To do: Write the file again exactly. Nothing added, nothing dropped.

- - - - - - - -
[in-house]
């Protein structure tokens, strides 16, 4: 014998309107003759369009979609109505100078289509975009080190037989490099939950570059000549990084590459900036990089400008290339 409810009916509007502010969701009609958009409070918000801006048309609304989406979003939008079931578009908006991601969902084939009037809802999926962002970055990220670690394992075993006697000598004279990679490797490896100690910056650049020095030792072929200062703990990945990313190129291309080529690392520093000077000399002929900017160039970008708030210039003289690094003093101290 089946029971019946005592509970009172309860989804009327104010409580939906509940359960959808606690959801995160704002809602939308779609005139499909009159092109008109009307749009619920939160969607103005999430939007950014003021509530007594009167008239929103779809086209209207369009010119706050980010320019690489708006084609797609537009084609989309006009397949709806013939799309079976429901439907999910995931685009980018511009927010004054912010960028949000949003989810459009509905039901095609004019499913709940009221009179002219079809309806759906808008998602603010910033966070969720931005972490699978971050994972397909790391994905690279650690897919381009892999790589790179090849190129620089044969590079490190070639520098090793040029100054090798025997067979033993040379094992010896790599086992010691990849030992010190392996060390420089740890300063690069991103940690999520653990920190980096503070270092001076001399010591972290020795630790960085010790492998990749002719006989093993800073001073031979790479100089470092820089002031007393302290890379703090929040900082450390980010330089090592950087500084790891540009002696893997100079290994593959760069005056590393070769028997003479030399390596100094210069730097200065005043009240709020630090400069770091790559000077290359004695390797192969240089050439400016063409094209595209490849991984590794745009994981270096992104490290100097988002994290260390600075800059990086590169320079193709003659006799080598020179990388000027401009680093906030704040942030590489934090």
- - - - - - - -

[in-house]
């Protein structure tokens, strides 16, 4: 014998309107003759369009979609109505100078289509975009080190037989490099939950570059000549990084590459900036990089400008290339 409810009916509007502010969701009609958009409070918000801006048309609304989406979003939008079931578009908006991601969902084939009037809802999926962002970055990220670690394992075993006697000598004279990679490797490896100690910056650049020095030792072929200062703990990945990313190129291309080529690392520093000077000399002929900017160039970008708030210039003289690094003093101290 089946029971019946005592509970009172309860989804009327104010409580939906509940359960959808606690959801995160704002809602939308779609005139499909009159092109008109009307749009619920939160969607103005999430939007950014003021509530007594009167008239929103779809086209209207369009010119706050980010320019690489708006084609797609537009084609989309006009397949709806013939799309079976429901439907999910995931685009980018511009927010004054912010960028949000949003989810459009509905039901095609004019499913709940009221009179002219079809309806759906808008998602603010910033966070969720931005972490699978971050994972397909790391994905690279650690897919381009892999790589790179090849190129620089044969590079490190070639520098090793040029100054090798025997067979033993040379094992010896790599086992010691990849030992010190392996060390420089740890300063690069991103940690999520653990920190980096503070270092001076001399010591972290020795630790960085010790492998990749002719006989093993800073001073031979790479100089470092820089002031007393302290890379703090929040900082450390980010330089090592950087500084790891540009002696893997100079290994593959760069005056590393070769028997003479030399390596100094210069730097200065005043009240709020630090400069770091790559000077290359004695390797192969240089050439400016063409094209595209490849991984590794745009994981270096992104490290100097988002994290260390600075800059990086590169320079193709003659006799080598020179990388000027401009680093906030704040942030590489934090």